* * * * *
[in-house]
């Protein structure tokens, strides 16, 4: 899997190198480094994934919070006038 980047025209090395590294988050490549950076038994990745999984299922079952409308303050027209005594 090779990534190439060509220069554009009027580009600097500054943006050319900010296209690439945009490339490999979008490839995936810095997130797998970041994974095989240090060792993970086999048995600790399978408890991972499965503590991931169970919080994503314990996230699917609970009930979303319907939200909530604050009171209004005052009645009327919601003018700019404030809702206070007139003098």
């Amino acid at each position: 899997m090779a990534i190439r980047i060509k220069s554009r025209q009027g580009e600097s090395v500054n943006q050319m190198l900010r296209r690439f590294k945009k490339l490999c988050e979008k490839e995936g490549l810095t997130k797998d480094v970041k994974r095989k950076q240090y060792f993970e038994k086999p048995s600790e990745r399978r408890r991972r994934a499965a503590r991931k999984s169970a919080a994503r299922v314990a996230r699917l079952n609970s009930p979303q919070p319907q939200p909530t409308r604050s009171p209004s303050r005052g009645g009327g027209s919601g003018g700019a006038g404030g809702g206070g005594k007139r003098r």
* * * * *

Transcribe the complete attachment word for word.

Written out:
[in-house]
């Protein structure tokens, strides 16, 4: 899997190198480094994934919070006038 980047025209090395590294988050490549950076038994990745999984299922079952409308303050027209005594 090779990534190439060509220069554009009027580009600097500054943006050319900010296209690439945009490339490999979008490839995936810095997130797998970041994974095989240090060792993970086999048995600790399978408890991972499965503590991931169970919080994503314990996230699917609970009930979303319907939200909530604050009171209004005052009645009327919601003018700019404030809702206070007139003098």
């Amino acid at each position: 899997m090779a990534i190439r980047i060509k220069s554009r025209q009027g580009e600097s090395v500054n943006q050319m190198l900010r296209r690439f590294k945009k490339l490999c988050e979008k490839e995936g490549l810095t997130k797998d480094v970041k994974r095989k950076q240090y060792f993970e038994k086999p048995s600790e990745r399978r408890r991972r994934a499965a503590r991931k999984s169970a919080a994503r299922v314990a996230r699917l079952n609970s009930p979303q919070p319907q939200p909530t409308r604050s009171p209004s303050r005052g009645g009327g027209s919601g003018g700019a006038g404030g809702g206070g005594k007139r003098r």